Of course, the exact process of refactoring will depend on the nature of your applications, your technology and many other factors. While it’s outside the scope of this article to cover refactoring in full, you’ll find many more resources online.
Kubernetes clusters and containerisation
To prepare for containerisation, you’ll need to make sure your Git repository is properly configured, as this will likely be the key point of access for your containers to grab your code. Along with this, you may need to rationalise your build system, making sure it’s properly componentised and checked into Git.
With that done, you’re ready to build your container images. Using Docker, you can simply run docker build with a Dockerfile in your build folder to generate your image. You’ll also need a Kubernetes cluster to deploy them to. If you’re using a managed Kubernetes platform, this can usually be set up through their web interface. You’ll need to configure factors like node size, scaling methods and so on.
To deploy your images, you’ll need to create Kubernetes manifest file in YAML format. Then you can simply use the kubectl command line tool to deploy your containers:
kubectl apply -f manifest.yamlCode language: CSS (css)
This tool has many other functions, allowing you to monitor node progress, check status and much more. At this stage, you should also create your replica set. This is basically a collection of pods, each of which is a duplicate of your default instance, to handle higher levels of traffic. You can create as many pods as you wish, scaling up or down as required.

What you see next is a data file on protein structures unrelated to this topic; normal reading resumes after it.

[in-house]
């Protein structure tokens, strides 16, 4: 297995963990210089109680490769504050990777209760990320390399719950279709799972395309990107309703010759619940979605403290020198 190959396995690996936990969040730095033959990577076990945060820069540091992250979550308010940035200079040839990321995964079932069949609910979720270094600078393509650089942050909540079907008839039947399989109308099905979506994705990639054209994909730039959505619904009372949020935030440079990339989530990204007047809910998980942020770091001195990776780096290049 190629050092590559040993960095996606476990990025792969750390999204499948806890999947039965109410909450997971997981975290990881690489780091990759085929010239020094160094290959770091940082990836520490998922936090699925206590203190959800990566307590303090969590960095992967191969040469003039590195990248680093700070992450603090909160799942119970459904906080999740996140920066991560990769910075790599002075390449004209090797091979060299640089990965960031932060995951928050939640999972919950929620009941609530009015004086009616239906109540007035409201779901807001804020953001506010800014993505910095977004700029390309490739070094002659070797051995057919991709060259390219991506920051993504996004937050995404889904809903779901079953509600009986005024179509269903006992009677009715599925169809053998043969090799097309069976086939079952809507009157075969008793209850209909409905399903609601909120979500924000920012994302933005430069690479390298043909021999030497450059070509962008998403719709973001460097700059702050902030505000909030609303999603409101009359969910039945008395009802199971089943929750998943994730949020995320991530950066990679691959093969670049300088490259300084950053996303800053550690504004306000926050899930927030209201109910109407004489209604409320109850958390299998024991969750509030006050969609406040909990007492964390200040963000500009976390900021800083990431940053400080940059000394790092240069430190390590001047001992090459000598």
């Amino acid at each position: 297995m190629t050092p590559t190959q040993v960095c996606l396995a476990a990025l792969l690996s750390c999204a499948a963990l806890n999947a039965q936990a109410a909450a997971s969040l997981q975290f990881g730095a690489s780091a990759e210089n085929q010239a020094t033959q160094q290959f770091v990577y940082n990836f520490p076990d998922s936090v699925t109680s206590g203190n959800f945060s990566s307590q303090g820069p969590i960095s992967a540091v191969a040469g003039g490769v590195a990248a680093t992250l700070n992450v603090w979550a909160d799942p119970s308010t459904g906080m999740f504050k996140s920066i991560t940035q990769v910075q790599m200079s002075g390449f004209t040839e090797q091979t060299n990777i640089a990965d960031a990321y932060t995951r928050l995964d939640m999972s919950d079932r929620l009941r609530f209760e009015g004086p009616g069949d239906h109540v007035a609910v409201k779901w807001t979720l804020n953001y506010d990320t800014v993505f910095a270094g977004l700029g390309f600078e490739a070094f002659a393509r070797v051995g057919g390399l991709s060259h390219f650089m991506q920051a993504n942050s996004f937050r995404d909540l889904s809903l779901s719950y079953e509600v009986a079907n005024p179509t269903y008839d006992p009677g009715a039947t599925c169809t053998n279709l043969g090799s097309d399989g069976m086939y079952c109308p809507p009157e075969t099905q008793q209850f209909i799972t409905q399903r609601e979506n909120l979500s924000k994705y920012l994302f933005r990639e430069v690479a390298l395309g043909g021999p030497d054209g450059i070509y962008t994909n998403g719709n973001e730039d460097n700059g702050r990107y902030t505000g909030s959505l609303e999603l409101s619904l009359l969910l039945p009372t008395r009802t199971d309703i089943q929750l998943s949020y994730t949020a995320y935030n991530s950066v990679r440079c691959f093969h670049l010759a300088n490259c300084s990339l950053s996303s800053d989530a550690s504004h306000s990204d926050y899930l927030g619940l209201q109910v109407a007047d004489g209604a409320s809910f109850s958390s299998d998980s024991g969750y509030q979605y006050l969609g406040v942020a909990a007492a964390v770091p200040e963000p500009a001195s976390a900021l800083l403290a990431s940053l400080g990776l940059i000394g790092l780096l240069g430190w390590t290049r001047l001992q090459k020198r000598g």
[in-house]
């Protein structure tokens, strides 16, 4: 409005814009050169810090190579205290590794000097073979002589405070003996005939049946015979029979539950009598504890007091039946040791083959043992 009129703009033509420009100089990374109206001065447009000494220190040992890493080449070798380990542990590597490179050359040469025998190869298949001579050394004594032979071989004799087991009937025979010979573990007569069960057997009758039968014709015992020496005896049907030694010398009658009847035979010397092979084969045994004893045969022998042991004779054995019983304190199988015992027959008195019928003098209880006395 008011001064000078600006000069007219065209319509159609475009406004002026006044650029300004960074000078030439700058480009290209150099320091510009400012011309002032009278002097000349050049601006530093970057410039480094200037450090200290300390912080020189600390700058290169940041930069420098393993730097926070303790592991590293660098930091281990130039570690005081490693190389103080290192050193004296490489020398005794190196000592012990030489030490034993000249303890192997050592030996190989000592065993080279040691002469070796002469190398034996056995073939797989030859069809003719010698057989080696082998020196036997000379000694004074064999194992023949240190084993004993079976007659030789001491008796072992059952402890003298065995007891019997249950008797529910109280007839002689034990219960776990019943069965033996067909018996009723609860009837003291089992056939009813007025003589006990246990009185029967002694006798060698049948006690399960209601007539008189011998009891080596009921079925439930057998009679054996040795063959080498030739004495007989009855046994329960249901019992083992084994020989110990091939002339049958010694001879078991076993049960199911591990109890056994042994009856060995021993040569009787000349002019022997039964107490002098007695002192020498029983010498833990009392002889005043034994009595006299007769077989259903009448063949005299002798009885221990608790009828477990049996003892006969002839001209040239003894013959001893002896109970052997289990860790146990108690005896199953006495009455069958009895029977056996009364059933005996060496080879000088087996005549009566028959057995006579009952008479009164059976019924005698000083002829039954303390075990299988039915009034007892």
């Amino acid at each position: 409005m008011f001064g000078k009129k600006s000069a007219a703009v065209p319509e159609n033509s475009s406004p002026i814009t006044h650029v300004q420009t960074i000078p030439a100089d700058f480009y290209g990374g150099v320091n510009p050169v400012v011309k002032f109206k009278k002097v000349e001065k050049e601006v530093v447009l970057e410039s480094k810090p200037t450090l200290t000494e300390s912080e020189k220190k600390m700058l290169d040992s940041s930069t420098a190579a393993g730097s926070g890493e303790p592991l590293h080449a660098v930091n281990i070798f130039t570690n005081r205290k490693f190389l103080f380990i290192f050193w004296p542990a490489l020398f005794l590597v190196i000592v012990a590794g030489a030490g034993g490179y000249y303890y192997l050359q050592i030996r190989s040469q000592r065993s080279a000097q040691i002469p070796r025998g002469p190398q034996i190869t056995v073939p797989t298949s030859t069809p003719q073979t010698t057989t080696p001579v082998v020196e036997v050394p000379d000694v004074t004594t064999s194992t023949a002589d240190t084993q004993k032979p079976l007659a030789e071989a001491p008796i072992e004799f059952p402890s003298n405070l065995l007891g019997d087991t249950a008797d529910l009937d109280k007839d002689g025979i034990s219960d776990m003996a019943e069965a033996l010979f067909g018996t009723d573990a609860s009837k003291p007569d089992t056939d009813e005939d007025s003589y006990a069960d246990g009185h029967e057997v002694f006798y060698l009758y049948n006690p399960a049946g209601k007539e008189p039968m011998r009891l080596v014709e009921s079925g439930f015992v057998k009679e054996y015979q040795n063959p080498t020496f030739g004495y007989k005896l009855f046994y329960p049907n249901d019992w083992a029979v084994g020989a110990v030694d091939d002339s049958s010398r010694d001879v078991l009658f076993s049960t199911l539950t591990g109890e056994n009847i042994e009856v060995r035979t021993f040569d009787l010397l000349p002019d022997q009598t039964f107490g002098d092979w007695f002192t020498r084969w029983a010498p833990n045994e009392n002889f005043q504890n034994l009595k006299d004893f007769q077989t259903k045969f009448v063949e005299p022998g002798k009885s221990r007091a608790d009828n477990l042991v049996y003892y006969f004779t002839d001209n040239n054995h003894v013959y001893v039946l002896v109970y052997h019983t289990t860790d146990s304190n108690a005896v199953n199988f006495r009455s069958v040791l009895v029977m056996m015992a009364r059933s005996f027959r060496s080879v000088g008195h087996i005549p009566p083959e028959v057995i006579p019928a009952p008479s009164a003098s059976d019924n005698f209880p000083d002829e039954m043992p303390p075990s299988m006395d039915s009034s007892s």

Creating a maintenance page
Before you make any DNS changes or redirects, make sure you have a maintenance page for your new Kubernetes cluster. That way, in case of any interruptions to service, users will at least not be faced with 404 errors. In fact, you can do this step before you even set up your Kubernetes cluster and host it with Nginx for example.
Redirecting traffic to the Kubernetes cluster
With your cluster set up, your Kubernetes migration is nearly complete. There are one or two final steps to expose it to the world. First set up a load balancer to route incoming traffic across your pods:
kubectl expose deployment my-app --type=LoadBalancer --port=80 --target-port=80
This may take a few minutes before it becomes active. You can check its status and, once active, grab the IP address with the following command:
doctl compute load-balancer list --format Name,Created,IP,StatusCode language: PHP (php)
Kubernetes automatically creates DNS records for services and pods, meaning you don’t need to manage IP addresses manually. You will need to configure the service IP with your domain host of course. Check your Kubernetes platform for details.
Post migration best practices
Getting started with containerisation in the cloud can be a bit of a task, though it is rendered much easier with Kubernetes. However, once your Kubernetes migration is complete, it’s worth following these best practices to stay on track:
- Implement security measures. Cloud security is a whole area in itself, which may differ from the security practices you’re used to. Be sure not to skimp on it.
- Make time for post-migration issues. There are likely to be some teething problems with any transition. Set aside time slots in the first couple of weeks to monitor and adjust as necessary.
- Ensure your team are trained and prepared. It’s not just development staff who need to know about the migration. Support requirements and procedures may change, so keep your support staff up-to-date and confident of the new setup.
- Communicate to stakeholders. Let them know about your Kubernetes migration. Explain the improvements and how it all fits into future plans. This helps to keep technological innovation at the forefront of business awareness.
Conclusions: go conquer the cloud!
Moving your apps, software or services into the cloud is a must. It will improve the performance and flexibility of your products and also help to future-proof your business. And remember, your Kubernetes migration is just the beginning. Once you’ve adapted to the agility of containerised development and deployment, new technical horizons open up, with APIs, microservices and more – you’ll be poised to take advantage of them!